The Beast The imaginary beast that frightens all the boys stands for the primal instinct of savagery that exists within all human beings. The boys are afraid of the beast, but only Simon reaches the realization that they fear the beast because it exists within each of them. As the boys grow more savage, their belief in the beast grows stronger.


"Fear can't hurt you any more than a dream. There aren't any beasts to be afraid of on this island....Serve you right if something did get you, you useless lot of cry-babies!"
-Jack
Chapter 5, pg. 75


"Life...is scientific....I know there isn't no beast...but I know there isn't no fear, either....Unless we get frightened of people."
-Simon
Chapter 5, pg. 76






"The world, that understandable and lawful world, was slipping away."
-Ralph
Chapter 5, pg. 82



"Maybe there is a beast....maybe it's only us."
-Simon
Chapter 5, pg. 80 Loss of Innocence At the meeting the hunters start to become "hungry" to kill the beast. And the little ones are losing sight of what is real and unreal. Foreshadowing The quote “What I mean is . . . maybe it’s only us.” that Simon stats is foreshadowing what will happen to the boys in the near future. Whch eventually will lead to Piggy's and his death.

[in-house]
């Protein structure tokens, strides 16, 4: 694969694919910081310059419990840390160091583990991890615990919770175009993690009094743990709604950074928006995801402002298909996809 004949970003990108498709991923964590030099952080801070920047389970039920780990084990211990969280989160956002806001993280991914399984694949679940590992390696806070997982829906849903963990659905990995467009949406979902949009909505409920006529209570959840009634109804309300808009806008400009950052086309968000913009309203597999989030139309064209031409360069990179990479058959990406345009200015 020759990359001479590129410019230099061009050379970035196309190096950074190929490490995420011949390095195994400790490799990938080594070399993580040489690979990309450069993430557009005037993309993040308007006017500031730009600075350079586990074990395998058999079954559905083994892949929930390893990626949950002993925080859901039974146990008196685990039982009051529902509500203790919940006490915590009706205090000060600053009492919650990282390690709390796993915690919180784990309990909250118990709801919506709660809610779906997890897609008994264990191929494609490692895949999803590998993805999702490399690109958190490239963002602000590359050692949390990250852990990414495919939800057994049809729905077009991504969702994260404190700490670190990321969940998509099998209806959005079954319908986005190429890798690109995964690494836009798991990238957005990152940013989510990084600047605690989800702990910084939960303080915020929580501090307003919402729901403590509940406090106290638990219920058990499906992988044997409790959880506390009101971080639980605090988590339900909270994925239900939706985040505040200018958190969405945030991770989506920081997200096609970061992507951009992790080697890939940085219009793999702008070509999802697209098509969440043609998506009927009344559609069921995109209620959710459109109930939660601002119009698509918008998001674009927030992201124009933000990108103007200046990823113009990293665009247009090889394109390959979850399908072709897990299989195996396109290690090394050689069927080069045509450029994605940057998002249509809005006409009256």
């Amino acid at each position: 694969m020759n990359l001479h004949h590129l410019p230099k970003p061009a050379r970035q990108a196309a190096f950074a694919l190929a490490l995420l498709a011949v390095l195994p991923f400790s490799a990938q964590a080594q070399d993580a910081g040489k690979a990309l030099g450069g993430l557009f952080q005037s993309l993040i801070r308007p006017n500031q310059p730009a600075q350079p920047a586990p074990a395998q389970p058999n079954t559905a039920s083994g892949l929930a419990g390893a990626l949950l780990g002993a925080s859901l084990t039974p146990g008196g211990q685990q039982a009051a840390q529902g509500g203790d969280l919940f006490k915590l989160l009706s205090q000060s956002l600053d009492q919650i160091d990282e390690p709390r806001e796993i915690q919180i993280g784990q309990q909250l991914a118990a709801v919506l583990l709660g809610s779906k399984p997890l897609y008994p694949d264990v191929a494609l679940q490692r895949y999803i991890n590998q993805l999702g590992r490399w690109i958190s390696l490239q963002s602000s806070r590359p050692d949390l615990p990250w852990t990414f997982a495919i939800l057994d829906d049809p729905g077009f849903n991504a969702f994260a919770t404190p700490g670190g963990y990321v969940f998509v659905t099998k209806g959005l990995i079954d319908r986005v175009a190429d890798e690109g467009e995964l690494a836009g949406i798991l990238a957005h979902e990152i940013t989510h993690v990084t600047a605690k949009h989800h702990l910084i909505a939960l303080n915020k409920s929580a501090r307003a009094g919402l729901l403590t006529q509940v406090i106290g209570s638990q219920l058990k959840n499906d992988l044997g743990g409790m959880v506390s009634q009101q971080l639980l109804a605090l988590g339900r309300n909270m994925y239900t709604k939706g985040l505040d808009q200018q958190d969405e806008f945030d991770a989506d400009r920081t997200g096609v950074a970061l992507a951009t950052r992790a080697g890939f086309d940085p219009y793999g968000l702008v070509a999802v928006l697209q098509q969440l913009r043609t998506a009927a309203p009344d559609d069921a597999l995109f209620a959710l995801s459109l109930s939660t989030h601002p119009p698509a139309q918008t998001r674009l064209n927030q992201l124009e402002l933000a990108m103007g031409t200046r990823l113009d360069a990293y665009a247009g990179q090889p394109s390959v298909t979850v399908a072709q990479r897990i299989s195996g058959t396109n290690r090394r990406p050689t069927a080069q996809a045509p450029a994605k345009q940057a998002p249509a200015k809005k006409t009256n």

During this time (obviously we all should know by now) World War II is going on. The boys, who are English, think they are better than everyone else (sounds like Hitler at this time). Just like the what was going on at war, the boys on the island started to go from civilized to savages. Over the course of time, they became power hungry, trying to control anything and everything they possibly could. William Golding tried explaining how the war was like, in ways, in this novel. What time of day does Ralph unwisely choose for this assembly?

Which matters does Ralph intend to address and solve?

Which of the boys is the first to denounce the power of the conch?

Who does Ralph chastise for wandering in the jungle at night?